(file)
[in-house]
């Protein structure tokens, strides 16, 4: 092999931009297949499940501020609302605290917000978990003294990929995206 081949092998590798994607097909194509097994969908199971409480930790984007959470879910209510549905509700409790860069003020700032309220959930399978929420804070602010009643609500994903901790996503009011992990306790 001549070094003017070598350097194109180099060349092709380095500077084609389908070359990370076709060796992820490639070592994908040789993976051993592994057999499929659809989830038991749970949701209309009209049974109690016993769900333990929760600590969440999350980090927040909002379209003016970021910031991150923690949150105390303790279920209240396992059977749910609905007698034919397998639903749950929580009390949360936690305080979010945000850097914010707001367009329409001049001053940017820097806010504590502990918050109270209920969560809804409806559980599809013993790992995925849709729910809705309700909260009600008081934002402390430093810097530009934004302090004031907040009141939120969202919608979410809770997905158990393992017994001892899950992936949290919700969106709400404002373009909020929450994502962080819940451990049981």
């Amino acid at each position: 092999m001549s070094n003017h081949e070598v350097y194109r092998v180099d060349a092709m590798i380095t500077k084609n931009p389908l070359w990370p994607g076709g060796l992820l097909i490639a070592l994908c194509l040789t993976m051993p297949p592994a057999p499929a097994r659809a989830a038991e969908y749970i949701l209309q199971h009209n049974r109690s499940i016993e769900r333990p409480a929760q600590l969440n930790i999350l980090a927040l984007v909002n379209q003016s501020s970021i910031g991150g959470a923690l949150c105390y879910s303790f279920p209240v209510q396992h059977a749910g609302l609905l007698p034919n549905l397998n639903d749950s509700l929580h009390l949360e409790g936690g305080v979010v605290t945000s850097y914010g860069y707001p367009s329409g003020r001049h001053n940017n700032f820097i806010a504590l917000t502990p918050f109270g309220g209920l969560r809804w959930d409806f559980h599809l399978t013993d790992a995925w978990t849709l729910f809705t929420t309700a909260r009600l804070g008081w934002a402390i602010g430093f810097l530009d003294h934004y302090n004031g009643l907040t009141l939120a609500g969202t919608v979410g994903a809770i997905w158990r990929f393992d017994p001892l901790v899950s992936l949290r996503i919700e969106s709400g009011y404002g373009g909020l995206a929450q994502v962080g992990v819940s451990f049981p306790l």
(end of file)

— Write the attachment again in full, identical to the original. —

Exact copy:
[in-house]
């Protein structure tokens, strides 16, 4: 092999931009297949499940501020609302605290917000978990003294990929995206 081949092998590798994607097909194509097994969908199971409480930790984007959470879910209510549905509700409790860069003020700032309220959930399978929420804070602010009643609500994903901790996503009011992990306790 001549070094003017070598350097194109180099060349092709380095500077084609389908070359990370076709060796992820490639070592994908040789993976051993592994057999499929659809989830038991749970949701209309009209049974109690016993769900333990929760600590969440999350980090927040909002379209003016970021910031991150923690949150105390303790279920209240396992059977749910609905007698034919397998639903749950929580009390949360936690305080979010945000850097914010707001367009329409001049001053940017820097806010504590502990918050109270209920969560809804409806559980599809013993790992995925849709729910809705309700909260009600008081934002402390430093810097530009934004302090004031907040009141939120969202919608979410809770997905158990393992017994001892899950992936949290919700969106709400404002373009909020929450994502962080819940451990049981």
């Amino acid at each position: 092999m001549s070094n003017h081949e070598v350097y194109r092998v180099d060349a092709m590798i380095t500077k084609n931009p389908l070359w990370p994607g076709g060796l992820l097909i490639a070592l994908c194509l040789t993976m051993p297949p592994a057999p499929a097994r659809a989830a038991e969908y749970i949701l209309q199971h009209n049974r109690s499940i016993e769900r333990p409480a929760q600590l969440n930790i999350l980090a927040l984007v909002n379209q003016s501020s970021i910031g991150g959470a923690l949150c105390y879910s303790f279920p209240v209510q396992h059977a749910g609302l609905l007698p034919n549905l397998n639903d749950s509700l929580h009390l949360e409790g936690g305080v979010v605290t945000s850097y914010g860069y707001p367009s329409g003020r001049h001053n940017n700032f820097i806010a504590l917000t502990p918050f109270g309220g209920l969560r809804w959930d409806f559980h599809l399978t013993d790992a995925w978990t849709l729910f809705t929420t309700a909260r009600l804070g008081w934002a402390i602010g430093f810097l530009d003294h934004y302090n004031g009643l907040t009141l939120a609500g969202t919608v979410g994903a809770i997905w158990r990929f393992d017994p001892l901790v899950s992936l949290r996503i919700e969106s709400g009011y404002g373009g909020l995206a929450q994502v962080g992990v819940s451990f049981p306790l």